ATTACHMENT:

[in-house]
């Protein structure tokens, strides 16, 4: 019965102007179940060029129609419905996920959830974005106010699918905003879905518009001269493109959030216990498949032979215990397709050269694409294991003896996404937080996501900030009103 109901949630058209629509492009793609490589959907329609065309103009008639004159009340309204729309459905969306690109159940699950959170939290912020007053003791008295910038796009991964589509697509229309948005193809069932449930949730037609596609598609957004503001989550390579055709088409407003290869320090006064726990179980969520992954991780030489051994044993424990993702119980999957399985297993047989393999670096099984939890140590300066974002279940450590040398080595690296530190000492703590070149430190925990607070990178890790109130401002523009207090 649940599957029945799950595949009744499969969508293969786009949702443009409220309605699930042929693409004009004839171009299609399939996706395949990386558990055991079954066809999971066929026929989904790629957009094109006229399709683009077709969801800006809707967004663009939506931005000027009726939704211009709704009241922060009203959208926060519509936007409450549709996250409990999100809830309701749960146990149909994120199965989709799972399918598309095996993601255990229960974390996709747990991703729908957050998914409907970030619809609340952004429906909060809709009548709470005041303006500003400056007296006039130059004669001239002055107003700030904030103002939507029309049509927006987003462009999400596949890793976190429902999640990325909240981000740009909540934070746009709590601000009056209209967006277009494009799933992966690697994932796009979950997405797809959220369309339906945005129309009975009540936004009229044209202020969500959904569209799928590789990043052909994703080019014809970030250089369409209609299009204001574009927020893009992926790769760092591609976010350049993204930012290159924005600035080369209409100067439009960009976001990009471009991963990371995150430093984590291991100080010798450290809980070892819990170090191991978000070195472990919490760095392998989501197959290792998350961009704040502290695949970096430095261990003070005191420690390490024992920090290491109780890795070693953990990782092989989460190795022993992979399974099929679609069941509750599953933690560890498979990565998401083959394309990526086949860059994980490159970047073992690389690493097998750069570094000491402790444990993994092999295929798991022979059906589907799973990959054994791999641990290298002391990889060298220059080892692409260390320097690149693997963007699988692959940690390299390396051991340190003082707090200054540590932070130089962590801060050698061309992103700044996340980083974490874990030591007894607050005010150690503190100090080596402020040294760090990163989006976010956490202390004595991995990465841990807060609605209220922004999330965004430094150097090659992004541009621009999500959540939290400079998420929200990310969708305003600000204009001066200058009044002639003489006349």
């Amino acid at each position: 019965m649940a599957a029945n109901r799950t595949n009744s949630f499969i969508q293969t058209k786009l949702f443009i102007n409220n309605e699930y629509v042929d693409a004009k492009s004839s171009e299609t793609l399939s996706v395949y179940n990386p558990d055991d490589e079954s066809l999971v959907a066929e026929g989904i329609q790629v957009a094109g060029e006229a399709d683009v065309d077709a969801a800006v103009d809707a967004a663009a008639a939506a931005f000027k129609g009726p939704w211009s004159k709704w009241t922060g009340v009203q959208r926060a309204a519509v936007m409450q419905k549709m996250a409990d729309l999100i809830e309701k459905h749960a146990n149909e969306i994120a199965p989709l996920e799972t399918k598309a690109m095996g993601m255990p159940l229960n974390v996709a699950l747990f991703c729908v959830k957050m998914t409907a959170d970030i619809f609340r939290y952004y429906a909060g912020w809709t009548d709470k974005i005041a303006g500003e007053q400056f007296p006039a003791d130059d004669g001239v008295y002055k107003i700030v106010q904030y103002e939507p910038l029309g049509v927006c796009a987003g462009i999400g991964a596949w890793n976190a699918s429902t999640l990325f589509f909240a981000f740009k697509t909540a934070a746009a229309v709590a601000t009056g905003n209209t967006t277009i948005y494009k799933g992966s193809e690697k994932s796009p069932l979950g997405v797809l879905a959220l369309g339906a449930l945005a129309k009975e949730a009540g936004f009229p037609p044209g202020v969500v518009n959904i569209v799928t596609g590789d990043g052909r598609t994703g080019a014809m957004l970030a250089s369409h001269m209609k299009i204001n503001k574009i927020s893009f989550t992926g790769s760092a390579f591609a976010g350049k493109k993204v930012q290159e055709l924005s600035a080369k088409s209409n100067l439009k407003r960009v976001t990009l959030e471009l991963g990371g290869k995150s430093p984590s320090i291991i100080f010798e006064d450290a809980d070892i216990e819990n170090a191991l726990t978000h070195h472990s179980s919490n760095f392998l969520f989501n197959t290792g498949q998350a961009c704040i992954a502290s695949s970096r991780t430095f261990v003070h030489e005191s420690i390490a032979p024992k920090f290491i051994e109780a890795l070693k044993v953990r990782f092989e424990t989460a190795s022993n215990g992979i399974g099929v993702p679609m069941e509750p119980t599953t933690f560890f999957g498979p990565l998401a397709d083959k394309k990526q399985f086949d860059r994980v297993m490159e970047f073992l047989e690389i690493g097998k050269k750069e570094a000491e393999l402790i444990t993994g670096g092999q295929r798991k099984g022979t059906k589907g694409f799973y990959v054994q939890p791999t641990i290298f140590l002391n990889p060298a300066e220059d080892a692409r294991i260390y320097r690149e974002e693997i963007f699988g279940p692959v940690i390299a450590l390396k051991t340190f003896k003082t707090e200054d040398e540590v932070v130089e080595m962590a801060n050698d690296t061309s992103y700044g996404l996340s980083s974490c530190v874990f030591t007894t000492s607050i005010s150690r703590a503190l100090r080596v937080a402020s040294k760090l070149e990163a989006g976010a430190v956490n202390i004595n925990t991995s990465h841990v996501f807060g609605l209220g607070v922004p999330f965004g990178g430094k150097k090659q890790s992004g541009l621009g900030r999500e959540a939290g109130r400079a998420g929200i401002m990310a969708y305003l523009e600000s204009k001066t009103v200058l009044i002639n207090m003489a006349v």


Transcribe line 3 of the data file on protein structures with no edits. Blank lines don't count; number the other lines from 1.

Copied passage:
């Amino acid at each position: 019965m649940a599957a029945n109901r799950t595949n009744s949630f499969i969508q293969t058209k786009l949702f443009i102007n409220n309605e699930y629509v042929d693409a004009k492009s004839s171009e299609t793609l399939s996706v395949y179940n990386p558990d055991d490589e079954s066809l999971v959907a066929e026929g989904i329609q790629v957009a094109g060029e006229a399709d683009v065309d077709a969801a800006v103009d809707a967004a663009a008639a939506a931005f000027k129609g009726p939704w211009s004159k709704w009241t922060g009340v009203q959208r926060a309204a519509v936007m409450q419905k549709m996250a409990d729309l999100i809830e309701k459905h749960a146990n149909e969306i994120a199965p989709l996920e799972t399918k598309a690109m095996g993601m255990p159940l229960n974390v996709a699950l747990f991703c729908v959830k957050m998914t409907a959170d970030i619809f609340r939290y952004y429906a909060g912020w809709t009548d709470k974005i005041a303006g500003e007053q400056f007296p006039a003791d130059d004669g001239v008295y002055k107003i700030v106010q904030y103002e939507p910038l029309g049509v927006c796009a987003g462009i999400g991964a596949w890793n976190a699918s429902t999640l990325f589509f909240a981000f740009k697509t909540a934070a746009a229309v709590a601000t009056g905003n209209t967006t277009i948005y494009k799933g992966s193809e690697k994932s796009p069932l979950g997405v797809l879905a959220l369309g339906a449930l945005a129309k009975e949730a009540g936004f009229p037609p044209g202020v969500v518009n959904i569209v799928t596609g590789d990043g052909r598609t994703g080019a014809m957004l970030a250089s369409h001269m209609k299009i204001n503001k574009i927020s893009f989550t992926g790769s760092a390579f591609a976010g350049k493109k993204v930012q290159e055709l924005s600035a080369k088409s209409n100067l439009k407003r960009v976001t990009l959030e471009l991963g990371g290869k995150s430093p984590s320090i291991i100080f010798e006064d450290a809980d070892i216990e819990n170090a191991l726990t978000h070195h472990s179980s919490n760095f392998l969520f989501n197959t290792g498949q998350a961009c704040i992954a502290s695949s970096r991780t430095f261990v003070h030489e005191s420690i390490a032979p024992k920090f290491i051994e109780a890795l070693k044993v953990r990782f092989e424990t989460a190795s022993n215990g992979i399974g099929v993702p679609m069941e509750p119980t599953t933690f560890f999957g498979p990565l998401a397709d083959k394309k990526q399985f086949d860059r994980v297993m490159e970047f073992l047989e690389i690493g097998k050269k750069e570094a000491e393999l402790i444990t993994g670096g092999q295929r798991k099984g022979t059906k589907g694409f799973y990959v054994q939890p791999t641990i290298f140590l002391n990889p060298a300066e220059d080892a692409r294991i260390y320097r690149e974002e693997i963007f699988g279940p692959v940690i390299a450590l390396k051991t340190f003896k003082t707090e200054d040398e540590v932070v130089e080595m962590a801060n050698d690296t061309s992103y700044g996404l996340s980083s974490c530190v874990f030591t007894t000492s607050i005010s150690r703590a503190l100090r080596v937080a402020s040294k760090l070149e990163a989006g976010a430190v956490n202390i004595n925990t991995s990465h841990v996501f807060g609605l209220g607070v922004p999330f965004g990178g430094k150097k090659q890790s992004g541009l621009g900030r999500e959540a939290g109130r400079a998420g929200i401002m990310a969708y305003l523009e600000s204009k001066t009103v200058l009044i002639n207090m003489a006349v």